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May 2011

What to Do When Being Overweight Isn’t Your Client’s Biggest Health Challenge

 

Comorbities 1

By LANCE C. DALLECK, Ph.D.

In 2005, less than half (49.1 percent) of U.S. adults met national physical-activity recommendations, with 23.7 percent reporting no leisure-time activity. Physical inactivity is associated with numerous adverse health conditions, including obesity, hypertension, type 2 diabetes and atherosclerotic cardiovascular disease, and it contributes annually to 250,000 premature deaths (Booth et al., 2000). Older Americans are currently both the least physically active and the most rapidly growing age group. These factors make it increasingly likely that as a fitness professional, you will be interacting with clientele other than apparently healthy adults. Although there are exercise-programming guidelines for older adult and various chronic-diseased populations, these recommendations exclusively address each group separately. This is unfortunate, because rarely does a client posses only one chronic condition; rather it is much more likely that a client will have multiple conditions (comorbidities). So how do you design a comprehensive exercise program for a client like Jackson, who is older (65) and has cardiovascular disease, type 2 diabetes and osteoporosis? This article examines the critical measures you can take to successfully break down complex cases into simple ones and ultimately lead to triumphant outcomes for your clients.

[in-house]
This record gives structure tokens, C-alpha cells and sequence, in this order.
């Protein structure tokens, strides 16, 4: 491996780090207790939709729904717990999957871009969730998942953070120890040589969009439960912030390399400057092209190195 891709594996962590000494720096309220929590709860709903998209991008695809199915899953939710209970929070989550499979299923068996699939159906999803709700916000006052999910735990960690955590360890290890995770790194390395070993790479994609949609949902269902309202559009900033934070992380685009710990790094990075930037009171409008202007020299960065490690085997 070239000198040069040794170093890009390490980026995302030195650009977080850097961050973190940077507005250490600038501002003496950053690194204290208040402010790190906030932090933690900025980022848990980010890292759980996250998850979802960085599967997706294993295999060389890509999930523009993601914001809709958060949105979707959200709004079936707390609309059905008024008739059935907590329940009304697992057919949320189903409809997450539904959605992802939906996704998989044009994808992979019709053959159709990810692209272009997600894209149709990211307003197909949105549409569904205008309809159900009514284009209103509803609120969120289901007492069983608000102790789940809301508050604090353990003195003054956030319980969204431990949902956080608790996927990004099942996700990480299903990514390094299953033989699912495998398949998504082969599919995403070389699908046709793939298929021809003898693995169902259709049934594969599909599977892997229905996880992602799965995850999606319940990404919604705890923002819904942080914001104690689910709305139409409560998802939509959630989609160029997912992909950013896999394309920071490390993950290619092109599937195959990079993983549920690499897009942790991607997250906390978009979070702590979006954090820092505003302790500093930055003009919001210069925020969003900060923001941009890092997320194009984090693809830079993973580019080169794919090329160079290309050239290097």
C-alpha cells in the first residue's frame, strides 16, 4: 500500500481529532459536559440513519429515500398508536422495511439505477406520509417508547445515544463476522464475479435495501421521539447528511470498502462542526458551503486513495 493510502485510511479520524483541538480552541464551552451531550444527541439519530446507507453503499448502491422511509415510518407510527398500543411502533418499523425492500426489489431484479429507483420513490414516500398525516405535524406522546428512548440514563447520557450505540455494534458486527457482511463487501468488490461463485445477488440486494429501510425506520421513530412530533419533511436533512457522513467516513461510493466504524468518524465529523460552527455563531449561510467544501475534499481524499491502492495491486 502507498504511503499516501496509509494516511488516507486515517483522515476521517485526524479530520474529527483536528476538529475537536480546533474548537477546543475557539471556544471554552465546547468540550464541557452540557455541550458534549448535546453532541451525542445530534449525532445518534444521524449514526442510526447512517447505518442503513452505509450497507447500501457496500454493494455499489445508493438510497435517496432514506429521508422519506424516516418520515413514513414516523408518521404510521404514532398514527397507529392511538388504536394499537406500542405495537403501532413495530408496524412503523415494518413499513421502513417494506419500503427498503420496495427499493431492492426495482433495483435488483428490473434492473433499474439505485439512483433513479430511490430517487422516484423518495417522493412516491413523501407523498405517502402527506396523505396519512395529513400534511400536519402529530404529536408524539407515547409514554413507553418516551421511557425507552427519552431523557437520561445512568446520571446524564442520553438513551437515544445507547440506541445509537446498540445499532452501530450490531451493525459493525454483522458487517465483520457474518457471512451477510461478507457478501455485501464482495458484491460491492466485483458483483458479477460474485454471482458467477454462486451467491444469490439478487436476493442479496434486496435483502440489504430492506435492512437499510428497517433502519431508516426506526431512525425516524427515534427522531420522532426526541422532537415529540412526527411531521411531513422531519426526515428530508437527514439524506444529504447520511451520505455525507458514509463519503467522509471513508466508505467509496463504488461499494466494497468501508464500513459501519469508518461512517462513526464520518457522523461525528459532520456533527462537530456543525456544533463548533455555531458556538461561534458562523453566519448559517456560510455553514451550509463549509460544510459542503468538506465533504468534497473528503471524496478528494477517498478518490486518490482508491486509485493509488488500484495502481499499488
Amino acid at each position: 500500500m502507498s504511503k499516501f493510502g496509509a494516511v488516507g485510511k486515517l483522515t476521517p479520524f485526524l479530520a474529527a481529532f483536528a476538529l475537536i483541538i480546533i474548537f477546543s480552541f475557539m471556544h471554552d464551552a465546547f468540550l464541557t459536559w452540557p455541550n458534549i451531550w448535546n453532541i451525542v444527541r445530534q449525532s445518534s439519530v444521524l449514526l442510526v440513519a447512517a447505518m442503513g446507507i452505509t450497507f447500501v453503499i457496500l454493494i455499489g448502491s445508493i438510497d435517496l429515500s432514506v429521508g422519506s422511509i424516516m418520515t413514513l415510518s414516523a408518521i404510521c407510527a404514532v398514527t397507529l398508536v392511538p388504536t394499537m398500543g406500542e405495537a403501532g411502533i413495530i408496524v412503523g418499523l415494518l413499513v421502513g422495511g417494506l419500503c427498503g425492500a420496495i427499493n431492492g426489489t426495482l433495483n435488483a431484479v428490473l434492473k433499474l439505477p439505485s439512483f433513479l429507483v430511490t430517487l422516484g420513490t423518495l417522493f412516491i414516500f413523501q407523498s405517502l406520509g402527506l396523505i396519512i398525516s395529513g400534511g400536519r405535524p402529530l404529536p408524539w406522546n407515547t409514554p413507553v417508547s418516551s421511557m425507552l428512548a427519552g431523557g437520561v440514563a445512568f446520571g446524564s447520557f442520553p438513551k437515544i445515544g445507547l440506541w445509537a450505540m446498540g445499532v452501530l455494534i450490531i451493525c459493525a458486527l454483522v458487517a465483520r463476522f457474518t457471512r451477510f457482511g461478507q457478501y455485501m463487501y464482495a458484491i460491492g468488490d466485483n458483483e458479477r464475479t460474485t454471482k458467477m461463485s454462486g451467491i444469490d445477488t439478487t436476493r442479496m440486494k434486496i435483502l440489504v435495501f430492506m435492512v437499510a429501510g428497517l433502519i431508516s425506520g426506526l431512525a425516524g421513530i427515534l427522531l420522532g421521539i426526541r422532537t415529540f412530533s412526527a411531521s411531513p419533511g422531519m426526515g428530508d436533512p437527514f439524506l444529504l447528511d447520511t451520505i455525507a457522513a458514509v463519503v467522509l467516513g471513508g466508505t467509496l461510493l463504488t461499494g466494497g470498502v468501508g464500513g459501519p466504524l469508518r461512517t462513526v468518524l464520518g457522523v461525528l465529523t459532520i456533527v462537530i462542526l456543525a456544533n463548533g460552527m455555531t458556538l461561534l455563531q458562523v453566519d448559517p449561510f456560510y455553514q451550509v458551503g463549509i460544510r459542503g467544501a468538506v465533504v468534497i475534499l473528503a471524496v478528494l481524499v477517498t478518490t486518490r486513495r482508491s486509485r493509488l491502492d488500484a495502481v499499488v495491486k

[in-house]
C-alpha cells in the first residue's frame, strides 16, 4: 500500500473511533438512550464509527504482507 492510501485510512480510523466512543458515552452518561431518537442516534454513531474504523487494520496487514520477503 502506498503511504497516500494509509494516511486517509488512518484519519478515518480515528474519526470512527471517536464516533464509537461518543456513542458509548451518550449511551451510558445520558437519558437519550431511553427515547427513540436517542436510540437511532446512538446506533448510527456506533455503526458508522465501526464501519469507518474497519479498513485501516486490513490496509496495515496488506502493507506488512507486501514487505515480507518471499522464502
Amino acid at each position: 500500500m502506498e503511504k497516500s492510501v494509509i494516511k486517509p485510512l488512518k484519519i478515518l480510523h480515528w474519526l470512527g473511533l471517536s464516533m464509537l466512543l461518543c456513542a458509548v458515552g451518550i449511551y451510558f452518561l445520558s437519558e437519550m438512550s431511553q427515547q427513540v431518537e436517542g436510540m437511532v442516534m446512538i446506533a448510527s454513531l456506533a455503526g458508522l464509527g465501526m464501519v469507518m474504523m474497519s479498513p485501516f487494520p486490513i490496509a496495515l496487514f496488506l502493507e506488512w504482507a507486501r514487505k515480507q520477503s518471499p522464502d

Prevalence of Chronic and Clinical Populations and the Challenge

Current trends show that Americans are living longer while the number of U.S. citizens with chronic diseases continues to increase. In the past 100 years, life expectancy at birth in the U.S. increased from less than 50 years to more than 76 years, and the U.S. Census Bureau has projected that by 2030, the number of adults ages 65 years and older will be approximately 70 million. Approximately 80 percent of individuals aged 65 years or older are living with at least one chronic health problem, and another 50 percent are living with two. Moreover, the presence of specific chronic conditions can lead to an even greater propensity of comorbidities. For instance, almost all clients with diabetes have at least one other chronic condition, and nearly half have three or more comorbidities (Wolf, Starfield and Anderson, 2002). Table 1 lists the most common chronic and clinical populations.